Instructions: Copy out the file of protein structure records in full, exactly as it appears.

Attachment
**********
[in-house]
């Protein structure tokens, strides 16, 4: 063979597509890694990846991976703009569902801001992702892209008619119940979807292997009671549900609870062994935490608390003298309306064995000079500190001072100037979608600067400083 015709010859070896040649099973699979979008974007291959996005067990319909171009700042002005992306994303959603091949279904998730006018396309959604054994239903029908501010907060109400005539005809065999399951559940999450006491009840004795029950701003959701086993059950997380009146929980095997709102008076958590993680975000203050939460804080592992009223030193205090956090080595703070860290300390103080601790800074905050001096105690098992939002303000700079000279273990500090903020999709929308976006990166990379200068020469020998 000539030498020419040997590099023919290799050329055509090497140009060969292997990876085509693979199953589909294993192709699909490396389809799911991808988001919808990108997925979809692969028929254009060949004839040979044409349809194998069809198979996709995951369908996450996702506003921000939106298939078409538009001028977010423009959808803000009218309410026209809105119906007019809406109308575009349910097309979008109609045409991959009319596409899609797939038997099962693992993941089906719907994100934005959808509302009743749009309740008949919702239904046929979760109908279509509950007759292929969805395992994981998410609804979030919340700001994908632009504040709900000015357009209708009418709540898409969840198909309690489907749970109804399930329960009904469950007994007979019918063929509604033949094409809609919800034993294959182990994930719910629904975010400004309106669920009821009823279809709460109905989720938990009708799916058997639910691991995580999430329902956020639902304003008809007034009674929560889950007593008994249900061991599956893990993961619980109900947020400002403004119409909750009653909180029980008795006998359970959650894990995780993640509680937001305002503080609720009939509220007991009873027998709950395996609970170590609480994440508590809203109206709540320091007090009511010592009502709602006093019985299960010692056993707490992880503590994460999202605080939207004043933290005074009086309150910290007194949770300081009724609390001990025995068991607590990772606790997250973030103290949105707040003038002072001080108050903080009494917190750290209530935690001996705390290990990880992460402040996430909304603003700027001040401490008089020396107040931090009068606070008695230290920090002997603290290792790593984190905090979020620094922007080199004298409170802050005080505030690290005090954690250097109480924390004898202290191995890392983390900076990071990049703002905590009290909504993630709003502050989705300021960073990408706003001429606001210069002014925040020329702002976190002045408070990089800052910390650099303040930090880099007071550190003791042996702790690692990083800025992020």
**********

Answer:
[in-house]
């Protein structure tokens, strides 16, 4: 063979597509890694990846991976703009569902801001992702892209008619119940979807292997009671549900609870062994935490608390003298309306064995000079500190001072100037979608600067400083 015709010859070896040649099973699979979008974007291959996005067990319909171009700042002005992306994303959603091949279904998730006018396309959604054994239903029908501010907060109400005539005809065999399951559940999450006491009840004795029950701003959701086993059950997380009146929980095997709102008076958590993680975000203050939460804080592992009223030193205090956090080595703070860290300390103080601790800074905050001096105690098992939002303000700079000279273990500090903020999709929308976006990166990379200068020469020998 000539030498020419040997590099023919290799050329055509090497140009060969292997990876085509693979199953589909294993192709699909490396389809799911991808988001919808990108997925979809692969028929254009060949004839040979044409349809194998069809198979996709995951369908996450996702506003921000939106298939078409538009001028977010423009959808803000009218309410026209809105119906007019809406109308575009349910097309979008109609045409991959009319596409899609797939038997099962693992993941089906719907994100934005959808509302009743749009309740008949919702239904046929979760109908279509509950007759292929969805395992994981998410609804979030919340700001994908632009504040709900000015357009209708009418709540898409969840198909309690489907749970109804399930329960009904469950007994007979019918063929509604033949094409809609919800034993294959182990994930719910629904975010400004309106669920009821009823279809709460109905989720938990009708799916058997639910691991995580999430329902956020639902304003008809007034009674929560889950007593008994249900061991599956893990993961619980109900947020400002403004119409909750009653909180029980008795006998359970959650894990995780993640509680937001305002503080609720009939509220007991009873027998709950395996609970170590609480994440508590809203109206709540320091007090009511010592009502709602006093019985299960010692056993707490992880503590994460999202605080939207004043933290005074009086309150910290007194949770300081009724609390001990025995068991607590990772606790997250973030103290949105707040003038002072001080108050903080009494917190750290209530935690001996705390290990990880992460402040996430909304603003700027001040401490008089020396107040931090009068606070008695230290920090002997603290290792790593984190905090979020620094922007080199004298409170802050005080505030690290005090954690250097109480924390004898202290191995890392983390900076990071990049703002905590009290909504993630709003502050989705300021960073990408706003001429606001210069002014925040020329702002976190002045408070990089800052910390650099303040930090880099007071550190003791042996702790690692990083800025992020």